Having a gorgeous yard full of flowering Spring bulbs isn’t an impossible dream. Providing the correct planting and after care for them almost guarantees that you will enjoy them for years to come!
Timing is very important when it comes to bulb success. Optimal planting time for most spring bulbs (like tulips, daffodils, crocus, & hyacinths) is in the fall when ground temperatures are cool, but before the first freeze in your area. This will give them an opportunity to establish a root system and allow them to go through a dormancy period before growing foliage and blooming in the Spring. If you choose to fertilize your Spring bulbs, do so at initial planting and subsequent years as they begin to sprout in the Spring with a specific bulb formula.
After Blooming Care
Similar to deadheading roses, when your flowering bulbs start to fade you will want to remove the withering bloom by pinching off or cutting with clean pruning shears. Deadheading them helps to preserve precious energy that would otherwise go into creating seeds. You want to leave your deadheaded bulbs in the ground for at least another six to eight weeks after they finish blooming. If you are going to dig them up and replant them in the fall you will want to give them that extra time to absorb plenty of energy from the sun in order to bloom the following year. DO NOT cut back the foliage on your deadheaded plants before the six to eight week period after blooming, or you risk losing your blooms for the next year. Be sure that your bulbs are receiving adequate sun where they are located, and trees or other plants haven’t grown to the point where they are blocking light, or you will need to relocate them.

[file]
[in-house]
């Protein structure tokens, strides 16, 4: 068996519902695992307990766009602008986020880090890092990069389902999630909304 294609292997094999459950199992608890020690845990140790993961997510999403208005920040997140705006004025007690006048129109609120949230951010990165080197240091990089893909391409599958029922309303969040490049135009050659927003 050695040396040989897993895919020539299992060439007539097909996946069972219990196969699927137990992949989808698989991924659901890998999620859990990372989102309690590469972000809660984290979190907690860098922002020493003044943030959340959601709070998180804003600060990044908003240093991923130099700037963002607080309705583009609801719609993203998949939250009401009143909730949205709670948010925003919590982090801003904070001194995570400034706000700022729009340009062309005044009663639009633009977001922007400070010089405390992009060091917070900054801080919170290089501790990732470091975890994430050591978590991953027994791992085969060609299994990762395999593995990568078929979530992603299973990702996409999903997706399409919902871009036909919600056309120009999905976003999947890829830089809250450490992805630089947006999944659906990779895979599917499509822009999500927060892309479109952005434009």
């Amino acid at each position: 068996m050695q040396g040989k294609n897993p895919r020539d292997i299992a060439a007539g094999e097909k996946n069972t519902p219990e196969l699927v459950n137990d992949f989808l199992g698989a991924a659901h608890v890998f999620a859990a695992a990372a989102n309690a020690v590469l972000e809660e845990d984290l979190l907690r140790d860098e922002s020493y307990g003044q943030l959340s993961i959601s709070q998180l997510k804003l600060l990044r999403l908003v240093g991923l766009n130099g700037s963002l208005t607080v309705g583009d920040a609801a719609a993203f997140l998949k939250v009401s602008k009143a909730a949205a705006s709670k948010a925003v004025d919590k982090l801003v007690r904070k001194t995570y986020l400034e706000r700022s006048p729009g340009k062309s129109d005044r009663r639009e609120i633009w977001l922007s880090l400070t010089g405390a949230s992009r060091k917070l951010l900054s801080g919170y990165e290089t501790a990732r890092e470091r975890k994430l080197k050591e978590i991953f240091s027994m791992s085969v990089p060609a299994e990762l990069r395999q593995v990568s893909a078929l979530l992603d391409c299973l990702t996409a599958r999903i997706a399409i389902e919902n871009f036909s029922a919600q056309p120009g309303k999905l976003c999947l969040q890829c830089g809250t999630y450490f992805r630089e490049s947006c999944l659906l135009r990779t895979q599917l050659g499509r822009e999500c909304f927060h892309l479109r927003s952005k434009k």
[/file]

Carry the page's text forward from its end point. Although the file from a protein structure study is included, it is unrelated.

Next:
Now you are prepared to care for your Spring bulbs and ensure they give you beautiful blooms for years to come. Happy Gardening!